Court Orders 20 Big Piracy Sites Blocked in Denmark

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Following a complaint filed by anti-piracy group Rights Alliance, 20 leading 'pirate' sites will soon be blocked in Denmark. The blocking order, handed down yesterday by a district court, will be respected by the country's leading ISPs following the signing of a piracy code of conduct in 2014.

According to many of the world’s leading anti-piracy groups, site blocking is one of the most effective tools when it comes to reducing instances of online piracy. It’s a technique employed in a growing list of countries around the world, in Europe in particular.

After pioneering work seven years ago (Denmark was one of the first countries to block The Pirate Bay back in 2008), subsequent action by anti-piracy group Rettigheds Alliancen (Rights Alliance) ended in a 2011 ISP blockade of now-defunct music streaming service Grooveshark.

Earlier this year the anti-piracy group took fresh action that resulted in the blocking of 12 large sites including KickassTorrents, RARBG and streaming site Tubeplus. Now Rights Alliance is back again, with its biggest blocking effort yet.

After obtaining an order from the District Court in Frederiksberg yesterday, an additional 20 piracy sites will now be blocked at the ISP level.

Rights Alliance hasn’t yet revealed their names but speaking with TorrentFreak the anti-piracy group says that they’re the 20 most popular sites among local users and targeting them all at once has two distinct aims.

“By choosing 20 sites in one action it is really just adapting the means available to the internet and its ‘swarm activities’. Blocking one site at a time would make but a little disturbance, just redirecting the user request to other likewise illegal sites.” Rettigheds Alliancen CEO Maria Fredenslund informs TF.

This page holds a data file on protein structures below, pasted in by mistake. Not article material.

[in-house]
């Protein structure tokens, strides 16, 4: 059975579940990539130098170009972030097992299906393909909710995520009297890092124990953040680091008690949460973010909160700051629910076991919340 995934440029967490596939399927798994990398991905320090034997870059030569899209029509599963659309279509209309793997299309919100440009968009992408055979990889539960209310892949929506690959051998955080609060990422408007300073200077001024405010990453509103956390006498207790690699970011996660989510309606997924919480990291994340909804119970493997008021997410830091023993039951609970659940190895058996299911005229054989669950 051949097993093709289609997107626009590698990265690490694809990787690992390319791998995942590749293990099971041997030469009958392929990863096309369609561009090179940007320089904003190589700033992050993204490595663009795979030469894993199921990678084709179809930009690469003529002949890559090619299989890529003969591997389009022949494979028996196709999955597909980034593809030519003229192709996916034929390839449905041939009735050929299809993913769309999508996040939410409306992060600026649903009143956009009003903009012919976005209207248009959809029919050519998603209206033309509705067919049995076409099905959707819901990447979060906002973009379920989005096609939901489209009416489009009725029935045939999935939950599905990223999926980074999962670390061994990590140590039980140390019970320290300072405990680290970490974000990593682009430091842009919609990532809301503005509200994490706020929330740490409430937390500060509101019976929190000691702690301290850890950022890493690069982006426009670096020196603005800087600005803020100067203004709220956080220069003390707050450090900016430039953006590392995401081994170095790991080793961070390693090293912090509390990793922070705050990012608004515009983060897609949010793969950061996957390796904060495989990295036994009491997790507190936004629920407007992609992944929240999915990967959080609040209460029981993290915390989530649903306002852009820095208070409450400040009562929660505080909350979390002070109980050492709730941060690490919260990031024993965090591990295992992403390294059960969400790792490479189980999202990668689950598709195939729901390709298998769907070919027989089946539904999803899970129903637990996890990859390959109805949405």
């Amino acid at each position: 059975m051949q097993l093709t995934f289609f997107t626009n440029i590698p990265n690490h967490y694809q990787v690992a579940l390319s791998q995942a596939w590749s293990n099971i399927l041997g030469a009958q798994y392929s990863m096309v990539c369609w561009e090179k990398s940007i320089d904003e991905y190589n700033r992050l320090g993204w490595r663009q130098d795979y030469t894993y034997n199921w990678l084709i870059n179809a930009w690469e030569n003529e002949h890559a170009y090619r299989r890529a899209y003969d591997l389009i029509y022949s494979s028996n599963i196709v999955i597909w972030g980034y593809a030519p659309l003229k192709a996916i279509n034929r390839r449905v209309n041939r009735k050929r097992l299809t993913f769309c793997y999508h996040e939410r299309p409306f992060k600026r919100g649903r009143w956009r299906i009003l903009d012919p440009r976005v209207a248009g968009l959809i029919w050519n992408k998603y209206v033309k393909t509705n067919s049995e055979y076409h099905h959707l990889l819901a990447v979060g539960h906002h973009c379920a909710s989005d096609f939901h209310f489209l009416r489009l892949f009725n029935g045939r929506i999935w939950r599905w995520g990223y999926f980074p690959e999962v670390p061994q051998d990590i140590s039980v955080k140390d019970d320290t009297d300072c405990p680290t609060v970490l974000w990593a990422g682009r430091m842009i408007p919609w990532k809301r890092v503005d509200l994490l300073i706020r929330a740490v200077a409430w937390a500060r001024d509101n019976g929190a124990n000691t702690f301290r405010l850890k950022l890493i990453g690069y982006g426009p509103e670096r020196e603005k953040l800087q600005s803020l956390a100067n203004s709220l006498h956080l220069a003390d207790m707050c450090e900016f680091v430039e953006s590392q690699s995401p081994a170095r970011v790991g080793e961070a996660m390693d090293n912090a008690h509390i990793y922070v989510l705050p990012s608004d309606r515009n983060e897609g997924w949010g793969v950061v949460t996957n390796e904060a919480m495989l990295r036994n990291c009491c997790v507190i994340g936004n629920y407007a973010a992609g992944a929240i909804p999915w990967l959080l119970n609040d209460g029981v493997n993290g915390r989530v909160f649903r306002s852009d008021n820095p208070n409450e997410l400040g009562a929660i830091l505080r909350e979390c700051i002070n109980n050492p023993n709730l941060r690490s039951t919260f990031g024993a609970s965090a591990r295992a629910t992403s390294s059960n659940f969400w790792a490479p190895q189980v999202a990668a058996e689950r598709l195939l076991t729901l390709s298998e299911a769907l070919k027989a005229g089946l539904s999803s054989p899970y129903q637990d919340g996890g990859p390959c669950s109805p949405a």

“Swarm blocking provides a more massive intervention in the user flow, combined with positive communication nudging the users to legal sites, so it’s in fact possible to have an impact on user behavior.”

While Rights Alliance still needed to obtain a court order to have the latest batch of sites blocked, the process has been streamlined somewhat by a code of conduct signed by ISPs in 2014.

The agreement ensures that when a court issues an injunction against a single ISP ordering it to implement DNS blocking against a ‘pirate’ site (or in this case a large batch), within days all rival ISPs voluntarily implement similar blockades.

And for Danish users, the blocking won’t stop here. Maria Fredenslund says that the effort will continue for as long as the anti-piracy group views it as an effective tool to combat infringement.

“We have seen a 40% decrease in the use of Danish films in the BitTorrent network in the same period when we did the last ‘blocking wave‘. As with road signs in traffic, blocking signs – when placed and communicated right – can guide users away from illegal platforms,” the CEO says.

“Also, as experienced with the Popcorn Time action this week, the police are now also using blocking as an enforcement instrument,” Fredenslund concludes.


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